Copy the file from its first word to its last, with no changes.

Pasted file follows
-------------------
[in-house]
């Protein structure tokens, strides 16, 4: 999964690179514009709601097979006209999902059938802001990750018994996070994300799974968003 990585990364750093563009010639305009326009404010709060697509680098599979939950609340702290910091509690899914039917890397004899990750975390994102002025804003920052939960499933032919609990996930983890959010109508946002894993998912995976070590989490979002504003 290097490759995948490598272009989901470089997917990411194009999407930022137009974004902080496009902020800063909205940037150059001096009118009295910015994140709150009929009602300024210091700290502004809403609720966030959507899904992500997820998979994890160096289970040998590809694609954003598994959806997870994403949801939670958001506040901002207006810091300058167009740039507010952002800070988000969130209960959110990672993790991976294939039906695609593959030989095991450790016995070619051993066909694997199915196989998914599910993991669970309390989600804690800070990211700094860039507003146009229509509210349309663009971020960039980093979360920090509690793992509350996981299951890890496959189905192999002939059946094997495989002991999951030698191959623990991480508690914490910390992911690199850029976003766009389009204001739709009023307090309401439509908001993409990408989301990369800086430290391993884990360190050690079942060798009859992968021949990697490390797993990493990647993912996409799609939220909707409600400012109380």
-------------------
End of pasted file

[in-house]
């Protein structure tokens, strides 16, 4: 999964690179514009709601097979006209999902059938802001990750018994996070994300799974968003 990585990364750093563009010639305009326009404010709060697509680098599979939950609340702290910091509690899914039917890397004899990750975390994102002025804003920052939960499933032919609990996930983890959010109508946002894993998912995976070590989490979002504003 290097490759995948490598272009989901470089997917990411194009999407930022137009974004902080496009902020800063909205940037150059001096009118009295910015994140709150009929009602300024210091700290502004809403609720966030959507899904992500997820998979994890160096289970040998590809694609954003598994959806997870994403949801939670958001506040901002207006810091300058167009740039507010952002800070988000969130209960959110990672993790991976294939039906695609593959030989095991450790016995070619051993066909694997199915196989998914599910993991669970309390989600804690800070990211700094860039507003146009229509509210349309663009971020960039980093979360920090509690793992509350996981299951890890496959189905192999002939059946094997495989002991999951030698191959623990991480508690914490910390992911690199850029976003766009389009204001739709009023307090309401439509908001993409990408989301990369800086430290391993884990360190050690079942060798009859992968021949990697490390797993990493990647993912996409799609939220909707409600400012109380």